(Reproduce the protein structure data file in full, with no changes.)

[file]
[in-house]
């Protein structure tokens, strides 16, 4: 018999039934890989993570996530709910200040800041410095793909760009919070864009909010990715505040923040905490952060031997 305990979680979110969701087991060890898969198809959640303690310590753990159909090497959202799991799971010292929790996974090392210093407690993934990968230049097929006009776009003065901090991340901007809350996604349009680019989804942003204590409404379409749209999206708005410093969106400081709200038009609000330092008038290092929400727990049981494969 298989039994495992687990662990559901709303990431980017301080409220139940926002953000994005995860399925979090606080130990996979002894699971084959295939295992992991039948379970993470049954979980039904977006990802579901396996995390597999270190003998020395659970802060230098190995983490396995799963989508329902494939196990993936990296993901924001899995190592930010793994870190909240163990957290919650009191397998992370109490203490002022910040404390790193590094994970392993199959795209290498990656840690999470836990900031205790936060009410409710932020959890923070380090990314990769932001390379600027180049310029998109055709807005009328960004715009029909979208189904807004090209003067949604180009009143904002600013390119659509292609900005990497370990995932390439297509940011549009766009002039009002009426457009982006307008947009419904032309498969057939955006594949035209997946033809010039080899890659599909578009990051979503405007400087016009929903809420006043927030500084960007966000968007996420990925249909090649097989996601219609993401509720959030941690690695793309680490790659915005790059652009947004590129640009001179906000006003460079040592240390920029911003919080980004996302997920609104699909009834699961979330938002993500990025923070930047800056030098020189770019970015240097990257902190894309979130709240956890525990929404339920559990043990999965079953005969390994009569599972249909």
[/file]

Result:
[in-house]
């Protein structure tokens, strides 16, 4: 018999039934890989993570996530709910200040800041410095793909760009919070864009909010990715505040923040905490952060031997 305990979680979110969701087991060890898969198809959640303690310590753990159909090497959202799991799971010292929790996974090392210093407690993934990968230049097929006009776009003065901090991340901007809350996604349009680019989804942003204590409404379409749209999206708005410093969106400081709200038009609000330092008038290092929400727990049981494969 298989039994495992687990662990559901709303990431980017301080409220139940926002953000994005995860399925979090606080130990996979002894699971084959295939295992992991039948379970993470049954979980039904977006990802579901396996995390597999270190003998020395659970802060230098190995983490396995799963989508329902494939196990993936990296993901924001899995190592930010793994870190909240163990957290919650009191397998992370109490203490002022910040404390790193590094994970392993199959795209290498990656840690999470836990900031205790936060009410409710932020959890923070380090990314990769932001390379600027180049310029998109055709807005009328960004715009029909979208189904807004090209003067949604180009009143904002600013390119659509292609900005990497370990995932390439297509940011549009766009002039009002009426457009982006307008947009419904032309498969057939955006594949035209997946033809010039080899890659599909578009990051979503405007400087016009929903809420006043927030500084960007966000968007996420990925249909090649097989996601219609993401509720959030941690690695793309680490790659915005790059652009947004590129640009001179906000006003460079040592240390920029911003919080980004996302997920609104699909009834699961979330938002993500990025923070930047800056030098020189770019970015240097990257902190894309979130709240956890525990929404339920559990043990999965079953005969390994009569599972249909």